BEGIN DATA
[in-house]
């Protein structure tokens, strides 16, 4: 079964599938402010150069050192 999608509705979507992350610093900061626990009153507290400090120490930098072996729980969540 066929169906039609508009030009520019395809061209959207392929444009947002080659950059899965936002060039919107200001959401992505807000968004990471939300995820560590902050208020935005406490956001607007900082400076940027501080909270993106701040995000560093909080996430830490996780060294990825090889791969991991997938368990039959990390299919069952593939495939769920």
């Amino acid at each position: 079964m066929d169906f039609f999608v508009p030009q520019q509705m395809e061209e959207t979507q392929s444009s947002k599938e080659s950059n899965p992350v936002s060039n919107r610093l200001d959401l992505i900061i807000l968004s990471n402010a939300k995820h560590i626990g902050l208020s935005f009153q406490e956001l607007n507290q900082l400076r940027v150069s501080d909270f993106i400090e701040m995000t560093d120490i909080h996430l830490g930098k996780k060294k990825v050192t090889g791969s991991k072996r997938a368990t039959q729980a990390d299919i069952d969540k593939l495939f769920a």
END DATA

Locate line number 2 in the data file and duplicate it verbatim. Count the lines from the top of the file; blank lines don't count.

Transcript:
């Protein structure tokens, strides 16, 4: 079964599938402010150069050192 999608509705979507992350610093900061626990009153507290400090120490930098072996729980969540 066929169906039609508009030009520019395809061209959207392929444009947002080659950059899965936002060039919107200001959401992505807000968004990471939300995820560590902050208020935005406490956001607007900082400076940027501080909270993106701040995000560093909080996430830490996780060294990825090889791969991991997938368990039959990390299919069952593939495939769920």